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Last two pairs I bought busted at the seams after a season's use.  Any recommendations for a light but durable wading boot that are good to walk/hike in?

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The longest lasting boots I ever had were a pair of Patagonia's ultra lights I got on closeout like 6-7 years and two versions ago. I think I got 3 years out of them. YMMV

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Bart,

 

 I have had decent luck and wear with Orvis boots . Mid Cost about 145.00 I believe maybe a little more or less. Convenient to try on at Oak brook and if they crap out before a season you get a return or refund after that they are prorated. I am pretty hard on my boots and I like them better then most.

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Bart, what have you been buying?

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Both pairs had the Boca tighting system that could have something to do with it but I have to say I do like the Boca system and would like to keep it if possible.  My main concern is they be light, comfortable and durable. Probably not something that is easy to manufacture.   I'm going to check out the brands both Kevins' mentioned.

,

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I have the same problem with a pair only lasting a season two at most.

I just figure it's because I use them constantly and they never really get a chance to dry out.

Maybe try going over the seams with a small bead of shoe-goo when you get a new pair and before you use them.

I'm about at the point of just buy two pair of cheap hiking type boots at wallmart.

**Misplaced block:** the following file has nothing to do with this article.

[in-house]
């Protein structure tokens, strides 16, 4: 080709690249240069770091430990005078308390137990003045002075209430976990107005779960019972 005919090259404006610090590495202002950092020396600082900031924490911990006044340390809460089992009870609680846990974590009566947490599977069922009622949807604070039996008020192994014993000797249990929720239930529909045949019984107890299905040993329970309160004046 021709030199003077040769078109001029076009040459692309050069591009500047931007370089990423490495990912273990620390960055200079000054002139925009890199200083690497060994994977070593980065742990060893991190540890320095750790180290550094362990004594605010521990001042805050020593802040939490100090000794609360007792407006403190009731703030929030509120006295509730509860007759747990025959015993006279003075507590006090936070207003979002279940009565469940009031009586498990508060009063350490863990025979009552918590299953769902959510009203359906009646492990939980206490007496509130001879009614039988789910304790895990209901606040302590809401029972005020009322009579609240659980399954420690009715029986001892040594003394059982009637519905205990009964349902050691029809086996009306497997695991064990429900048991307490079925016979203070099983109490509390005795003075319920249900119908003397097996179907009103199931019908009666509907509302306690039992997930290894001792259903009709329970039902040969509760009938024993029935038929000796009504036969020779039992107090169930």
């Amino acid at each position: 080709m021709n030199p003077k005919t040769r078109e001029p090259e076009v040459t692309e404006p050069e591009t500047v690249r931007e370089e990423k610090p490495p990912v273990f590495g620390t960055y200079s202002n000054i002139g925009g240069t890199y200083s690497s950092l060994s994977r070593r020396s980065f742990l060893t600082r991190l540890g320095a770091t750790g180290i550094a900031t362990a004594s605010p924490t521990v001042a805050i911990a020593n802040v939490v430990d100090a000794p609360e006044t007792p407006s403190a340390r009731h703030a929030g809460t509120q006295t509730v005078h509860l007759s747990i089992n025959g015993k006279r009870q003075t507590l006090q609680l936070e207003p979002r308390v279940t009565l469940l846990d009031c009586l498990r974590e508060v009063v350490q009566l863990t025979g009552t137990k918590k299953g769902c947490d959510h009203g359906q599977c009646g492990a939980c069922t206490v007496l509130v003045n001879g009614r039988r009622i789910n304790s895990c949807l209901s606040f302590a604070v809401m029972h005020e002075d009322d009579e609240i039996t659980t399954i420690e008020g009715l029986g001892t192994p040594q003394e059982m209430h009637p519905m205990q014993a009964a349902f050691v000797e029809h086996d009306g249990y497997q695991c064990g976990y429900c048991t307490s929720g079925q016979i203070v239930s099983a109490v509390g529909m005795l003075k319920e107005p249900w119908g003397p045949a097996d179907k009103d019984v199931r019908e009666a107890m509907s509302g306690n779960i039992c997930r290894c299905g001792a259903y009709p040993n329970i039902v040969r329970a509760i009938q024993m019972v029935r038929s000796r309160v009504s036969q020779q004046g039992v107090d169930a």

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6 hours ago, Bart Durham said:

Both pairs had the Boca tighting system that could have something to do with it but I have to say I do like the Boca system and would like to keep it if possible.  My main concern is they be light, comfortable and durable. Probably not something that is easy to manufacture.   I'm going to check out the brands both Kevins' mentioned.

,

 

Don't forget about the https://www.softscience.com/terrafin.html boots that John G mentioned in December.

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I have been using Korkers for years and with great success and longevity. The most recent pair is with the Boca system and the Korkers also allow for base changes. ie: rubber, felt or rubber with grips.

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Bart, I have the new Hodgman boot that I use with my waders. They also have soles that are interchangeable. I believe one is offered with a Boa style lace system. I have only used them a half dozen times, but I can say that I find them very comfortable and they appear  to be very well made. They would be worth looking into.

I ordered the Soft Science Terrafin as a wet wade boot. They haven't been used yet, but they are the lightest boot I have ever seen. They do not have a bellowed tongue though. That concerns me a bit. I'll find out if I like them this summer.

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I have found the biggest killer of wading boots to be HEAT. Don't leave them in your car trunk or truck bed during summer as the heat effects the glue on the soles and the stitching appears to rot out faster on seams. I was going though at minimum a pair of boots a season. After I started removing them from the hot vehicle on a regular basis the lifespan of my boots have doubled. If I'm not going to be wading in them for a few days I throw them on a boot dryer to dry them out thoroughly and store them inside the garage where it's cooler than the vehicle. I would suggest staying with a higher end boot from Simms, Patagonia, Orvis because of their warranty as stated above in this thread.